Turnkey Linux turns everything up to 12 on their 4th B-Day…

The guys over at Turnkey Linux have released version 12 of their awesome server appliance core platform.  They also added 60+ new appliances.  If you haven’t given them a shot I highly suggest it especially if you are new to Linux.  Heck I am an old time Linux user and love the ability to just download an appliance like the one they that comes setup with the Redmine project management server and Git, Bazaar, Mercurial and Subversion SCM.  Everyone of them is setup and ready for you to use.  Just download the appliance in any of 7 formats from ISO images to OpenVZ VMs and so much in between.  The best feature I have come to love and rely on is their server back and migration tool.  They call it TKLBAM – AKA the TurnKey Linux Backup and Migration system.  It allows you to take any currently existing system and back it up to S3.  Then restore the backup to a new machine leaving you in the same state but on updated software.  All the benefits but none of the pain.  It’s an awesome idea and works well.  Watch for a full review and description of my experience coming soon. 

One really import change is their migration away from Ubuntu to Debian.  Check out the article for a very clear description and explanation of why.  The reasons are sound and hopefully the right people are listening.

Most of all though we would like to wish them a Happy 4th B-Day.  Let’s hope there are plenty more in their future.

Do you want to Hangout and Talk GIT and Linux?

Git It On Tuesday, March 27 at 9pm EST

The Crew and I will be joining up with Mike Jansen in a Google+ Hangout right after we record the next podcast.  We plan to discuss git, linux, and other related topics.  We look forward to seeing as many of you as possible.  So come on over there and join us.

This is informal and all are welcome to join. If you have any specific topics you’d like to discuss, comment on this post.

Are two monitors really needed?

In and article over at Datamation the answer seemed to be that it depends on the person and the job maybe.  If you are a developer there is evidence that you can improve your effectiveness by twenty to thirty percent with a second screen.  While this article isn’t very scientific it does give those in operations or management a nice insight into what people are thinking.  It does make for interesting question about whether developers should have laptops.  Check it out and see what you think.

What’s the next big trend in fast development?

Well a developer in Melbourne is proving out that it might just be Django which is built on Python.  We at Linuxinstall.net are big fans of both technologies.  They are extremely empowering espeically for those less developer focused on administration teams.  The interview here though talks about how he came to choose it and links to several example sites and the several of the projects discussed.  Check it out here.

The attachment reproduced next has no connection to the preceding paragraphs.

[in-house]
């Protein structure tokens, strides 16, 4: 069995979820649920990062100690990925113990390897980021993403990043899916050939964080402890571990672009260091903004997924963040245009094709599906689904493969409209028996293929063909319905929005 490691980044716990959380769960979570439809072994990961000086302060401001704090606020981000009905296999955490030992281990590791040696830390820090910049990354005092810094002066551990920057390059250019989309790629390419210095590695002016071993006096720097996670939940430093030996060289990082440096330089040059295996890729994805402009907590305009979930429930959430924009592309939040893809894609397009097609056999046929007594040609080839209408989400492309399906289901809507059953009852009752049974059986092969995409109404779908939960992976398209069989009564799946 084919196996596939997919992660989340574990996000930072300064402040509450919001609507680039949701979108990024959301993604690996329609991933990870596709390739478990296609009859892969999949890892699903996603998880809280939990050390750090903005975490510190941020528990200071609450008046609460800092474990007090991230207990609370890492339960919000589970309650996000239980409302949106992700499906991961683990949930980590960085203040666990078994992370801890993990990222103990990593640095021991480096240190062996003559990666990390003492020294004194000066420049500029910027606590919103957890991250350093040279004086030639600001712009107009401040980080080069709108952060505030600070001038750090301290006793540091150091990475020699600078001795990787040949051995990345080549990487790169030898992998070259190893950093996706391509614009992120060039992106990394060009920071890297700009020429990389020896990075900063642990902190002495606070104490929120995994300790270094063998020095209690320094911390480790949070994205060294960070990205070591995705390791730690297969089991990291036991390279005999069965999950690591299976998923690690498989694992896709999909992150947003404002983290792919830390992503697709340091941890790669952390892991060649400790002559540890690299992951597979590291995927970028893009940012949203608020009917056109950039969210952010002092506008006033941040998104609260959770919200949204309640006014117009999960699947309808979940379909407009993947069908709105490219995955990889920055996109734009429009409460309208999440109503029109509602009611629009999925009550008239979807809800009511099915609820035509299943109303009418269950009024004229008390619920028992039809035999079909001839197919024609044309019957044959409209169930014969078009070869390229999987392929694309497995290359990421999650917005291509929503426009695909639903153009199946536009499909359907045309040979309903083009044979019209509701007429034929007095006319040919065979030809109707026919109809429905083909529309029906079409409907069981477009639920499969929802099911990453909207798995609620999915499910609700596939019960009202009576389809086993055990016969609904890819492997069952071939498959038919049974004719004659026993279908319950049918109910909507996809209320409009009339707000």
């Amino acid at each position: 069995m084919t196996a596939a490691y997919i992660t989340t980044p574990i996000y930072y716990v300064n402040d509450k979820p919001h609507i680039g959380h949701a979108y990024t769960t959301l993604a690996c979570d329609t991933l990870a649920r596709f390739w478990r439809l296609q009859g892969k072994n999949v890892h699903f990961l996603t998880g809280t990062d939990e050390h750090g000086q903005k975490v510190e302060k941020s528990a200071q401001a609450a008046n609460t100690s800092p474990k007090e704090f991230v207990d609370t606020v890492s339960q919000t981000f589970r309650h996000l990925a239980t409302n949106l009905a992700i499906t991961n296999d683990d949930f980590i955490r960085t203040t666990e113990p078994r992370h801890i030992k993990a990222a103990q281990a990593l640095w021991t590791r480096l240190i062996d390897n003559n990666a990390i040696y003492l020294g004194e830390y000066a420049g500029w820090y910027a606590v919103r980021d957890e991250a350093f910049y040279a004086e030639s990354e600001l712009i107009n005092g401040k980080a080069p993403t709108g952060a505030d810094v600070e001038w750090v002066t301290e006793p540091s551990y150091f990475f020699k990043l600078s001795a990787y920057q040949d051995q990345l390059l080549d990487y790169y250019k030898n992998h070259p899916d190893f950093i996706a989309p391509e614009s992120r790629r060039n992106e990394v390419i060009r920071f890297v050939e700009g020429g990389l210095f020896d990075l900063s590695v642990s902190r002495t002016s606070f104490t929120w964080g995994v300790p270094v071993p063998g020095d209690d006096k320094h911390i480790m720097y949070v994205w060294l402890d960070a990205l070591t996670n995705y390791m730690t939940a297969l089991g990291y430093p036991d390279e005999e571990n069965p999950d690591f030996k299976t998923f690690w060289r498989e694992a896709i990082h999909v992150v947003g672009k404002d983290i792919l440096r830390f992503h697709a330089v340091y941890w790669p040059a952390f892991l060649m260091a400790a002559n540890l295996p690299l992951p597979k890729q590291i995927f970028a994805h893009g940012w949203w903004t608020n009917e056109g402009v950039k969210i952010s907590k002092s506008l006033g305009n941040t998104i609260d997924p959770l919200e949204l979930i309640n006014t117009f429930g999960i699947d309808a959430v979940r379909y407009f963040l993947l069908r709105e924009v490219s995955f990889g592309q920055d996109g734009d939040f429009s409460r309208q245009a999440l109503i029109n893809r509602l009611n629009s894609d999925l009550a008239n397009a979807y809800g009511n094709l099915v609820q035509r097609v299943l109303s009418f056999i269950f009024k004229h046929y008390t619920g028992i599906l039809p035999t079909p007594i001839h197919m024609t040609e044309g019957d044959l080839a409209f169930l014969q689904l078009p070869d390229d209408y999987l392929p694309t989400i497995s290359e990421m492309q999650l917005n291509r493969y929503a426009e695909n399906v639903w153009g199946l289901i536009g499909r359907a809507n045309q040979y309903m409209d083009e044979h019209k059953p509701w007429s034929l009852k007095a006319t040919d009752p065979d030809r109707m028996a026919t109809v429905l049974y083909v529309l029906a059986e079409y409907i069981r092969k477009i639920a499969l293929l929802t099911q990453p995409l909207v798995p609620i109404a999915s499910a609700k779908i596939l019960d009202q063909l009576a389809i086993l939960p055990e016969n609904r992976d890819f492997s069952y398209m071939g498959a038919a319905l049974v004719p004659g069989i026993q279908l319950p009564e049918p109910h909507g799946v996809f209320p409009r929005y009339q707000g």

Check your Apache server status remotely…

Don’t want to login via SSH to check on an Apache Web Server?  This article explains how to setup the server status page.  One word of warning though.  This page is turned off by default for a reason.  It can be used by bad guys to determine all kinds of things about your server and makes you more vulnerable.  If as the article suggests you restrict the IP addresses you can partially mitigate it.  The best way to handle it is not to expose it to the internet at all.  Unfortunately if you are hosting remotely, like at Amazon Ec3 or Server Beach, you may have to use an SSH tunnel to secure it.  You could restrict it to an IP Address but remember that IP Addresses can be spoofed.

Ever wondered how Facebook handles half a billion people a month?

Check out this other keynote from OSCON by David Recordon.  Who is David? From his Bio on his Web Site.

“David Recordon is the Senior Open Programs Manager at Facebook, where he leads open source and open standards initiatives. He joined Facebook from Six Apart where he focused on platform strategies, and previously worked at VeriSign in the emerging business group. David has played a pivotal role in the development and popularization of key social media technologies, such as OpenID and OAuth.”

It’s pretty high level but the numbers are impressive.  Today they are taking in between 80 and 90 TB of data a day.  In 2008 they only took in about 1.2 TB.  Check it out for a cool insight that isn’t focused on the privacy issues they are dealing with but the real nuts and bolts technology and how most of it, if not all of it, is Open Source.  On the Facebook Web Site there is even a whole page dedicated to the Open Source they use, support, created and released.